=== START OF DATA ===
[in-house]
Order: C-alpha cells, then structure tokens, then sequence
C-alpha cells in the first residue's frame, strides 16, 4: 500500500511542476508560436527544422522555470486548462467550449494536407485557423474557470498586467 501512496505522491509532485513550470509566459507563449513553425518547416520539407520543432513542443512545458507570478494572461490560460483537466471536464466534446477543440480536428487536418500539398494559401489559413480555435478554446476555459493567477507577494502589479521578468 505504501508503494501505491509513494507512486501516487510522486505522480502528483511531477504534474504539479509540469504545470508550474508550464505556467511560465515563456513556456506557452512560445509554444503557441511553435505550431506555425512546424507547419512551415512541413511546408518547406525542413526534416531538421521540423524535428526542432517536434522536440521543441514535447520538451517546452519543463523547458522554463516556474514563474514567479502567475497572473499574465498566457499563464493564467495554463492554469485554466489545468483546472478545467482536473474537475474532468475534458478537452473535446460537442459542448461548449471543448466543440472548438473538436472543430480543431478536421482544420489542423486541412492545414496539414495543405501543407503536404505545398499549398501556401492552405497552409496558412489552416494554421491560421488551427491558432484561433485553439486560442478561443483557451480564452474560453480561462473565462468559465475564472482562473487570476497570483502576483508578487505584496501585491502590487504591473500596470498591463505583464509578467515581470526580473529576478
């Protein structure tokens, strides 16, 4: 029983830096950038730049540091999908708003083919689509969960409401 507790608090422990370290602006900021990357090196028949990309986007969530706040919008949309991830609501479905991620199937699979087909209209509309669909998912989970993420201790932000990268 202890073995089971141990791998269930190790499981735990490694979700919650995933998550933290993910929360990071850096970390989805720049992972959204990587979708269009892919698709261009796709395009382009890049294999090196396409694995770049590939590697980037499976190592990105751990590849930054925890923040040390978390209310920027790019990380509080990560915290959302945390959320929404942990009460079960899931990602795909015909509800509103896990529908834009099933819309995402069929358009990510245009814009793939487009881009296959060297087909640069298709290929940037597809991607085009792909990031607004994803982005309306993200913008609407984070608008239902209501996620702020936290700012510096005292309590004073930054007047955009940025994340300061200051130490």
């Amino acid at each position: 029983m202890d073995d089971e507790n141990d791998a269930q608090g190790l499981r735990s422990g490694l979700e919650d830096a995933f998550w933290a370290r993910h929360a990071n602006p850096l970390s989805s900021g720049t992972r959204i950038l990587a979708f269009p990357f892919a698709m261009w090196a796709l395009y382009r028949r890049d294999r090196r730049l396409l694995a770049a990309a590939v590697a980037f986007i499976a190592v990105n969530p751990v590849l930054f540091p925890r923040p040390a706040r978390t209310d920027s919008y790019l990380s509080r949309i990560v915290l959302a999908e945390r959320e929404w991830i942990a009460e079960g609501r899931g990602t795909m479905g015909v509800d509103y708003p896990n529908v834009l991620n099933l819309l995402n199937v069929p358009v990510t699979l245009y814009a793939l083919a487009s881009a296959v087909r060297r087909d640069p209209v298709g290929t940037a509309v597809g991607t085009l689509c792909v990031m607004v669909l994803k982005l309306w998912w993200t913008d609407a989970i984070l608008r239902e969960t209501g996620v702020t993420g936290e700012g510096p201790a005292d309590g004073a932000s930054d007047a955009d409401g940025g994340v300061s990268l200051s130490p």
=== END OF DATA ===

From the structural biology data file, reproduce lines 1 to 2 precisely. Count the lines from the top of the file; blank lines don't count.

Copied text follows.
[in-house]
Order: C-alpha cells, then structure tokens, then sequence